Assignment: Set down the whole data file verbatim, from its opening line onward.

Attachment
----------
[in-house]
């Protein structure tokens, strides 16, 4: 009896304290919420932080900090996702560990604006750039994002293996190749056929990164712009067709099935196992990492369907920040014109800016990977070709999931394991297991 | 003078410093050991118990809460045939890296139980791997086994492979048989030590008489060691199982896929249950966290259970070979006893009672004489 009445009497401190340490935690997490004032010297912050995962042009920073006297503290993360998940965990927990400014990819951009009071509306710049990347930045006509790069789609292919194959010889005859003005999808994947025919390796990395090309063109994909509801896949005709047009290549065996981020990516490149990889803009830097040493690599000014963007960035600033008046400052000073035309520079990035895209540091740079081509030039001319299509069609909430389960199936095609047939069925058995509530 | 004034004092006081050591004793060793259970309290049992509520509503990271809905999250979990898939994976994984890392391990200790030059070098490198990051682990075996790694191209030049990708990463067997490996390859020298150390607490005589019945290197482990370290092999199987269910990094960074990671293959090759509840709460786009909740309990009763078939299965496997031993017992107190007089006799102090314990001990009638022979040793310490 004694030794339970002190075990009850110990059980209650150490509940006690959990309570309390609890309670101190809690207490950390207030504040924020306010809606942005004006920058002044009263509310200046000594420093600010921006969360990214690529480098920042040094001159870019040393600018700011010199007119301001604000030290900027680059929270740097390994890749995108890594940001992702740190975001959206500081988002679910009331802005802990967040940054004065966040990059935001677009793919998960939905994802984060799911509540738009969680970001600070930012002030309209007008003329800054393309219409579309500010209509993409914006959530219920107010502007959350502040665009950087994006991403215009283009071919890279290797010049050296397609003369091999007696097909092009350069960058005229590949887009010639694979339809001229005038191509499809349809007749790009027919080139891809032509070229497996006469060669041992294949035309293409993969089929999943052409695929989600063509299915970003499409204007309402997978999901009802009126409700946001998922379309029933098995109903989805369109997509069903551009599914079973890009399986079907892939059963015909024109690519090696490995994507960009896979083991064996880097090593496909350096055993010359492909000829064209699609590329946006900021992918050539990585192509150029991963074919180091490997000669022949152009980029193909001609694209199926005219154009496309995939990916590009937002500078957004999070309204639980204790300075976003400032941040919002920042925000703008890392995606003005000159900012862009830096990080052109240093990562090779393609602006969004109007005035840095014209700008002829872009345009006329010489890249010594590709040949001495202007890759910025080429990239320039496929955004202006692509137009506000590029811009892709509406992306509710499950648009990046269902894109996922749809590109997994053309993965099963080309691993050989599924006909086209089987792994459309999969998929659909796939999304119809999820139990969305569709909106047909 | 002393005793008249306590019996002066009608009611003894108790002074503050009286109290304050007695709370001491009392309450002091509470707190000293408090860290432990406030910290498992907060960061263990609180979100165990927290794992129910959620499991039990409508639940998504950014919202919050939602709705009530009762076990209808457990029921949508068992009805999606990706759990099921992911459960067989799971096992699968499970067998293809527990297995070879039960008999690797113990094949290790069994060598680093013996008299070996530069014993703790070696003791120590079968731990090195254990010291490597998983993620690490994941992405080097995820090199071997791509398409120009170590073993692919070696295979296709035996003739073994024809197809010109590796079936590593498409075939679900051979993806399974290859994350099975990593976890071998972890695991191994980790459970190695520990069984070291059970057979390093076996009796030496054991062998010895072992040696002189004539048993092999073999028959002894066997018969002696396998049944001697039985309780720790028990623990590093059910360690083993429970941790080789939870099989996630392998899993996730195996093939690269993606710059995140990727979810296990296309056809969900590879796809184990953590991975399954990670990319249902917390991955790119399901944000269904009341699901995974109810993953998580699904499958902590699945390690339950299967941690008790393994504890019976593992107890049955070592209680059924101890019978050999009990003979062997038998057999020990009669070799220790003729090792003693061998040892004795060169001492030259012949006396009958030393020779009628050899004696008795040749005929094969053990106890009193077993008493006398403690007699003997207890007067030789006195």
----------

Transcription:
[in-house]
């Protein structure tokens, strides 16, 4: 009896304290919420932080900090996702560990604006750039994002293996190749056929990164712009067709099935196992990492369907920040014109800016990977070709999931394991297991 | 003078410093050991118990809460045939890296139980791997086994492979048989030590008489060691199982896929249950966290259970070979006893009672004489 009445009497401190340490935690997490004032010297912050995962042009920073006297503290993360998940965990927990400014990819951009009071509306710049990347930045006509790069789609292919194959010889005859003005999808994947025919390796990395090309063109994909509801896949005709047009290549065996981020990516490149990889803009830097040493690599000014963007960035600033008046400052000073035309520079990035895209540091740079081509030039001319299509069609909430389960199936095609047939069925058995509530 | 004034004092006081050591004793060793259970309290049992509520509503990271809905999250979990898939994976994984890392391990200790030059070098490198990051682990075996790694191209030049990708990463067997490996390859020298150390607490005589019945290197482990370290092999199987269910990094960074990671293959090759509840709460786009909740309990009763078939299965496997031993017992107190007089006799102090314990001990009638022979040793310490 004694030794339970002190075990009850110990059980209650150490509940006690959990309570309390609890309670101190809690207490950390207030504040924020306010809606942005004006920058002044009263509310200046000594420093600010921006969360990214690529480098920042040094001159870019040393600018700011010199007119301001604000030290900027680059929270740097390994890749995108890594940001992702740190975001959206500081988002679910009331802005802990967040940054004065966040990059935001677009793919998960939905994802984060799911509540738009969680970001600070930012002030309209007008003329800054393309219409579309500010209509993409914006959530219920107010502007959350502040665009950087994006991403215009283009071919890279290797010049050296397609003369091999007696097909092009350069960058005229590949887009010639694979339809001229005038191509499809349809007749790009027919080139891809032509070229497996006469060669041992294949035309293409993969089929999943052409695929989600063509299915970003499409204007309402997978999901009802009126409700946001998922379309029933098995109903989805369109997509069903551009599914079973890009399986079907892939059963015909024109690519090696490995994507960009896979083991064996880097090593496909350096055993010359492909000829064209699609590329946006900021992918050539990585192509150029991963074919180091490997000669022949152009980029193909001609694209199926005219154009496309995939990916590009937002500078957004999070309204639980204790300075976003400032941040919002920042925000703008890392995606003005000159900012862009830096990080052109240093990562090779393609602006969004109007005035840095014209700008002829872009345009006329010489890249010594590709040949001495202007890759910025080429990239320039496929955004202006692509137009506000590029811009892709509406992306509710499950648009990046269902894109996922749809590109997994053309993965099963080309691993050989599924006909086209089987792994459309999969998929659909796939999304119809999820139990969305569709909106047909 | 002393005793008249306590019996002066009608009611003894108790002074503050009286109290304050007695709370001491009392309450002091509470707190000293408090860290432990406030910290498992907060960061263990609180979100165990927290794992129910959620499991039990409508639940998504950014919202919050939602709705009530009762076990209808457990029921949508068992009805999606990706759990099921992911459960067989799971096992699968499970067998293809527990297995070879039960008999690797113990094949290790069994060598680093013996008299070996530069014993703790070696003791120590079968731990090195254990010291490597998983993620690490994941992405080097995820090199071997791509398409120009170590073993692919070696295979296709035996003739073994024809197809010109590796079936590593498409075939679900051979993806399974290859994350099975990593976890071998972890695991191994980790459970190695520990069984070291059970057979390093076996009796030496054991062998010895072992040696002189004539048993092999073999028959002894066997018969002696396998049944001697039985309780720790028990623990590093059910360690083993429970941790080789939870099989996630392998899993996730195996093939690269993606710059995140990727979810296990296309056809969900590879796809184990953590991975399954990670990319249902917390991955790119399901944000269904009341699901995974109810993953998580699904499958902590699945390690339950299967941690008790393994504890019976593992107890049955070592209680059924101890019978050999009990003979062997038998057999020990009669070799220790003729090792003693061998040892004795060169001492030259012949006396009958030393020779009628050899004696008795040749005929094969053990106890009193077993008493006398403690007699003997207890007067030789006195």